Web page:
UniCredit is closely following events in Libya and hopes for a quick clarification of the situation, he told Corriere della Sera. The Central Bank of Libya holds just under 5 percent of UniCredit and the Libyan Investment Authority has 2.6 percent.
Asked what would happen if Tripoli wanted to pull out of UniCredit tomorrow, Ghizzoni said: “I believe that they would not have trouble doing it through us or by themselves. The signs of interest are there already.”
UniCredit, Italy's biggest bank by assets, will also keep its stake in investment bank Mediobanca SpA “at the same level,” he told Corriere della Sera.
UniCredit has 8.7 percent of Mediobanca and Mediobanca's shareholder pact is up for renewal in the coming months.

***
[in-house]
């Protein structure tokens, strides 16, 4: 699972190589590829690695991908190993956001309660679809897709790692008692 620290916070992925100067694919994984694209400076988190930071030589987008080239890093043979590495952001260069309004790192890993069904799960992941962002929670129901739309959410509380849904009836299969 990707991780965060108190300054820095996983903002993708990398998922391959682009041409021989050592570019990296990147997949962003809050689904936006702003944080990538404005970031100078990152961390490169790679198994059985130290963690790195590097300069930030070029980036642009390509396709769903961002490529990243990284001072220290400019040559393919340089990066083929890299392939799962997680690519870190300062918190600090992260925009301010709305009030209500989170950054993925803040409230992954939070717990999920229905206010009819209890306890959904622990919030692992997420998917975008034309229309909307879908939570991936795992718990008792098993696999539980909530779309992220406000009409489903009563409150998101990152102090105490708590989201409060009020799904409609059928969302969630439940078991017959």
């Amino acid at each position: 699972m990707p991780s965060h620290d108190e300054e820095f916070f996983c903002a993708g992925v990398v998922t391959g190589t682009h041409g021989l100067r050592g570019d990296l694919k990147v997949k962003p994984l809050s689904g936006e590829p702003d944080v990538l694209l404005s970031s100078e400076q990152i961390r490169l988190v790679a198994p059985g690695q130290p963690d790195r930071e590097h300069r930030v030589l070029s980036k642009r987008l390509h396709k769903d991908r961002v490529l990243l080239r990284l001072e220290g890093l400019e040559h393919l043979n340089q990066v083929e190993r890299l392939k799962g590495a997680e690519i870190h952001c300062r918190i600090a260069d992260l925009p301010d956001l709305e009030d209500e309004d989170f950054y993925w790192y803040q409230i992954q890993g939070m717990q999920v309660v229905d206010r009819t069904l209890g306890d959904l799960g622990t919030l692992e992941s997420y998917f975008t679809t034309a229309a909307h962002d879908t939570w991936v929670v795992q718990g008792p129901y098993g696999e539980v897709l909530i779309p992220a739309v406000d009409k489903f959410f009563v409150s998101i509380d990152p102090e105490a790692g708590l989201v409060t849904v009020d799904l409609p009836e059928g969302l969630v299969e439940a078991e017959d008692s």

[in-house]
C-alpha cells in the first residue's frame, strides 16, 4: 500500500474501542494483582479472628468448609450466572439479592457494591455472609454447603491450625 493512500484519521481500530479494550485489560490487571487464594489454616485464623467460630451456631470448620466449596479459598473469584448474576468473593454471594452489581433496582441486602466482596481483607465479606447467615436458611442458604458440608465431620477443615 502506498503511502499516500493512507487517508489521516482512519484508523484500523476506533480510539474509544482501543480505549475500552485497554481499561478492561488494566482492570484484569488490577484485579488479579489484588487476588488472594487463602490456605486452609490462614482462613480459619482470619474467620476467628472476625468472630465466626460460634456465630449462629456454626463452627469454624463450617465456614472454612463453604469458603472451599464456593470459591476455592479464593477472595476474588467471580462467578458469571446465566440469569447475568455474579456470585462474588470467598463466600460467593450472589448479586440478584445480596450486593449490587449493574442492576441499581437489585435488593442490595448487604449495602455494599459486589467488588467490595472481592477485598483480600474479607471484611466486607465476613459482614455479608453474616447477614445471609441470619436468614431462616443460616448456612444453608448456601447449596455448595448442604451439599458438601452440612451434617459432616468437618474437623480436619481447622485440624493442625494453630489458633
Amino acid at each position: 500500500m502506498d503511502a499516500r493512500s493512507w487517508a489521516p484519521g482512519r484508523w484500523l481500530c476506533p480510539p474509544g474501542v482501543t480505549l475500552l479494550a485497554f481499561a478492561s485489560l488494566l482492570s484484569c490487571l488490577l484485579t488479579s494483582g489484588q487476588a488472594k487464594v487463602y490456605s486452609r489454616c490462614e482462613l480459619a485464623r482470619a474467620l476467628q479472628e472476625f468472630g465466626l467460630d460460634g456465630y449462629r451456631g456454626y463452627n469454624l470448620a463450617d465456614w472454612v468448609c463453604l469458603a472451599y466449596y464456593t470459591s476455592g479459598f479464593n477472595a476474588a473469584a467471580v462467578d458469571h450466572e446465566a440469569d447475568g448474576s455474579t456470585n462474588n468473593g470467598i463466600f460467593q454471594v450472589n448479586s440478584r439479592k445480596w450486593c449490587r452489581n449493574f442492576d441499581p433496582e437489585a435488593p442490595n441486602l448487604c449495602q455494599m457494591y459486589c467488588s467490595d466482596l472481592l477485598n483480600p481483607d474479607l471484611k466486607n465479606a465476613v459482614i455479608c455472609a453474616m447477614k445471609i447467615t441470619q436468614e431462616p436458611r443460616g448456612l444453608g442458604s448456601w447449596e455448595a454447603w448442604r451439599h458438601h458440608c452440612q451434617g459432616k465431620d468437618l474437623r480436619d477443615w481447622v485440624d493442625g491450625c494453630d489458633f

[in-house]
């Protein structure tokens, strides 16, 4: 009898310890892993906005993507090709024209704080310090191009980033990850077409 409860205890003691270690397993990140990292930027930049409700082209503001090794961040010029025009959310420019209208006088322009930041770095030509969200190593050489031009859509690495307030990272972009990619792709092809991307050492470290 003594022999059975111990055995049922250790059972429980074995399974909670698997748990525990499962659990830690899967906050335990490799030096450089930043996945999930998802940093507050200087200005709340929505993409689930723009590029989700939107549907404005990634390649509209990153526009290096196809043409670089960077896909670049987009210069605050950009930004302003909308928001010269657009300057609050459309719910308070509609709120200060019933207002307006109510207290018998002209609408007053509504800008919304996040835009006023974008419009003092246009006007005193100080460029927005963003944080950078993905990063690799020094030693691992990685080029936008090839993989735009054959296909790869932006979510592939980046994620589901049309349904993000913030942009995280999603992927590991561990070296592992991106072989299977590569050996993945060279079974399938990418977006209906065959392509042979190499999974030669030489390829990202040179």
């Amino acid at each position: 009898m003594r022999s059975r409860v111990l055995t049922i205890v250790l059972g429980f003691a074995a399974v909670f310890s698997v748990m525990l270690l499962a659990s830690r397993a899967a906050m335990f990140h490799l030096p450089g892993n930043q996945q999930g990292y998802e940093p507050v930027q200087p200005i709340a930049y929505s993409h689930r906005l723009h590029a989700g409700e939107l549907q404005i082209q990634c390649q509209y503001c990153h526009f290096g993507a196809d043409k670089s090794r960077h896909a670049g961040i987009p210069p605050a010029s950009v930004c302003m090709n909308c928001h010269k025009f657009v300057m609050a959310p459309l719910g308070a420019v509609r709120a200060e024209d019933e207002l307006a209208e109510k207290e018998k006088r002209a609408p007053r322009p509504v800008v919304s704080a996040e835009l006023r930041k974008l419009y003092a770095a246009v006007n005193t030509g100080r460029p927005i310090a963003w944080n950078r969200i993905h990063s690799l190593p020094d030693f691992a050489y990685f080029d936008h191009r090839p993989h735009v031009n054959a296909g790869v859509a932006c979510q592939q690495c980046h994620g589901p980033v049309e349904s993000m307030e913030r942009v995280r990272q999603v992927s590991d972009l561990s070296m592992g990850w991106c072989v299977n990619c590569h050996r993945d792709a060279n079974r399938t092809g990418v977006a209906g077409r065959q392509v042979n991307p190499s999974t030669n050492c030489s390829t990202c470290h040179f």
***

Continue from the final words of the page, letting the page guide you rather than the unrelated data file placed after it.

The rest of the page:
Asked about a capital increase, Ghizzoni said that UniCredit was waiting for clarification about regulators' norms on systemically important financial institutions.
He said he was unconcerned about capital levels, adding: “Today we all agree that capital should be higher than in the past. But I don't agree about raising capital to such a level that there will be significant problems with profitability.”
UniCredit has stayed out of a latest round of capital-raising by Italian banks. UniCredit shares have been hit by fears of contagion from the Greek debt crisis spreading to Italy.
He said of financial markets that the “situation is extremely volatile and delicate.”